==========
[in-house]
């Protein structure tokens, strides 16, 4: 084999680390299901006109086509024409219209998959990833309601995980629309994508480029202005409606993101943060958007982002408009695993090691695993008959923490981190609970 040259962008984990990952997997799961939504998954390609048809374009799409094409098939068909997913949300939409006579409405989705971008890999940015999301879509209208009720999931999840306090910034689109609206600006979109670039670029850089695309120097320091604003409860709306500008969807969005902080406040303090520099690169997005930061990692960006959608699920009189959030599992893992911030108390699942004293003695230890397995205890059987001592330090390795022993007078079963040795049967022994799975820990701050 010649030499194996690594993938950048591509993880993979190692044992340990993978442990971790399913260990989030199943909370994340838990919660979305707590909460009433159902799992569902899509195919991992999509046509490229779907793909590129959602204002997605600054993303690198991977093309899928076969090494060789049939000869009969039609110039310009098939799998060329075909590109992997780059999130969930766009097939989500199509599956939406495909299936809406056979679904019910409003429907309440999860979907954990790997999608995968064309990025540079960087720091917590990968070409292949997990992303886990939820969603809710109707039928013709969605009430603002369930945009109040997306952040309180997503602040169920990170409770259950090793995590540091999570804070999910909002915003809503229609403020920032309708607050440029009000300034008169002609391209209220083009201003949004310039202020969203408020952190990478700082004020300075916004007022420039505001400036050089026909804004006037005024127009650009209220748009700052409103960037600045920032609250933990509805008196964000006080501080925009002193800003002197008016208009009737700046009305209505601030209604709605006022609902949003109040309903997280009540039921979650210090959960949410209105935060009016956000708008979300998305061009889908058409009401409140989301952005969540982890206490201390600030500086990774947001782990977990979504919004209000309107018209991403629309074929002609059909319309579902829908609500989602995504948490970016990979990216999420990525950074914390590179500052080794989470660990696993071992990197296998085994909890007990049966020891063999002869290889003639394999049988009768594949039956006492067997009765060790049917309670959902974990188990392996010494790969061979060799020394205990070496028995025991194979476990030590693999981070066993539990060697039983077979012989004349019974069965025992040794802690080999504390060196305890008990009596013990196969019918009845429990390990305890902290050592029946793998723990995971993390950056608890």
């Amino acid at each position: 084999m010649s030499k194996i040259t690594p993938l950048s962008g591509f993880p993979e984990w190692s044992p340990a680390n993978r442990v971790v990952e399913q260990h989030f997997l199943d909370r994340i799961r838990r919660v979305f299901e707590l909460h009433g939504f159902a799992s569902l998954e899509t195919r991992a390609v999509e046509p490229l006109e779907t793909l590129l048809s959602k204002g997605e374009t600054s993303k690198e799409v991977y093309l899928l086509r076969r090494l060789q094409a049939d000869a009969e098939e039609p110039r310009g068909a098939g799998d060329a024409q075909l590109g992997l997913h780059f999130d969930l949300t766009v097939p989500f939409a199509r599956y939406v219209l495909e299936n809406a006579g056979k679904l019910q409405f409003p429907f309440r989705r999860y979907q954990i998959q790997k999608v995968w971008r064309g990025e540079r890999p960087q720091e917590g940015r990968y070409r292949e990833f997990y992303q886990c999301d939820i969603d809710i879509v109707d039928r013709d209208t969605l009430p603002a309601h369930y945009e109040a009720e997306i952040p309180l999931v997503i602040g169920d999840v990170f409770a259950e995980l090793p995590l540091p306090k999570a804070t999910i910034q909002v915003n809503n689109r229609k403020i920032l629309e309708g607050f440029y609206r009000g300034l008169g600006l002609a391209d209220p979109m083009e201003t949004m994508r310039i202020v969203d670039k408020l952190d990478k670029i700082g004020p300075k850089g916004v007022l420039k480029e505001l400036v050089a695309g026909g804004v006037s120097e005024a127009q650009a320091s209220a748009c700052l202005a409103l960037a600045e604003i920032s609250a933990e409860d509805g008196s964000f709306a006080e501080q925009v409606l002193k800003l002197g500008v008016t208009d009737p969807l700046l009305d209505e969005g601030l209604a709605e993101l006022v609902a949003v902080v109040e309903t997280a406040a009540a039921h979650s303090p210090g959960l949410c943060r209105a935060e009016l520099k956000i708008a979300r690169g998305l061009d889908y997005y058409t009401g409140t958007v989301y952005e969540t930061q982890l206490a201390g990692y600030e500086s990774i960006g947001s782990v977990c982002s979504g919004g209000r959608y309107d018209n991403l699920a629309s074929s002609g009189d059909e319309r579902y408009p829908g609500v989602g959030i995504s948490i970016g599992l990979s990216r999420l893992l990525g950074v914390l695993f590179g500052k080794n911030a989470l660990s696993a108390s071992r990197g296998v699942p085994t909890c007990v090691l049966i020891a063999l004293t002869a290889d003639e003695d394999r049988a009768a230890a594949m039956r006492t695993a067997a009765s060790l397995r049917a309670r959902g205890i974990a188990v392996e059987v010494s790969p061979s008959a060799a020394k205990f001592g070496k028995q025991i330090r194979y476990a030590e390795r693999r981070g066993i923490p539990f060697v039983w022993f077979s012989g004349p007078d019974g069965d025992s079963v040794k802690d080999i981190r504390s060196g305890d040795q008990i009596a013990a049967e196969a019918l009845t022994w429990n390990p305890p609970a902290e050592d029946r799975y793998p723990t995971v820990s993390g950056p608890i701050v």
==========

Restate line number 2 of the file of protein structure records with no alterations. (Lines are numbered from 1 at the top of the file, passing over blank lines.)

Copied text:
């Protein structure tokens, strides 16, 4: 084999680390299901006109086509024409219209998959990833309601995980629309994508480029202005409606993101943060958007982002408009695993090691695993008959923490981190609970 040259962008984990990952997997799961939504998954390609048809374009799409094409098939068909997913949300939409006579409405989705971008890999940015999301879509209208009720999931999840306090910034689109609206600006979109670039670029850089695309120097320091604003409860709306500008969807969005902080406040303090520099690169997005930061990692960006959608699920009189959030599992893992911030108390699942004293003695230890397995205890059987001592330090390795022993007078079963040795049967022994799975820990701050 010649030499194996690594993938950048591509993880993979190692044992340990993978442990971790399913260990989030199943909370994340838990919660979305707590909460009433159902799992569902899509195919991992999509046509490229779907793909590129959602204002997605600054993303690198991977093309899928076969090494060789049939000869009969039609110039310009098939799998060329075909590109992997780059999130969930766009097939989500199509599956939406495909299936809406056979679904019910409003429907309440999860979907954990790997999608995968064309990025540079960087720091917590990968070409292949997990992303886990939820969603809710109707039928013709969605009430603002369930945009109040997306952040309180997503602040169920990170409770259950090793995590540091999570804070999910909002915003809503229609403020920032309708607050440029009000300034008169002609391209209220083009201003949004310039202020969203408020952190990478700082004020300075916004007022420039505001400036050089026909804004006037005024127009650009209220748009700052409103960037600045920032609250933990509805008196964000006080501080925009002193800003002197008016208009009737700046009305209505601030209604709605006022609902949003109040309903997280009540039921979650210090959960949410209105935060009016956000708008979300998305061009889908058409009401409140989301952005969540982890206490201390600030500086990774947001782990977990979504919004209000309107018209991403629309074929002609059909319309579902829908609500989602995504948490970016990979990216999420990525950074914390590179500052080794989470660990696993071992990197296998085994909890007990049966020891063999002869290889003639394999049988009768594949039956006492067997009765060790049917309670959902974990188990392996010494790969061979060799020394205990070496028995025991194979476990030590693999981070066993539990060697039983077979012989004349019974069965025992040794802690080999504390060196305890008990009596013990196969019918009845429990390990305890902290050592029946793998723990995971993390950056608890």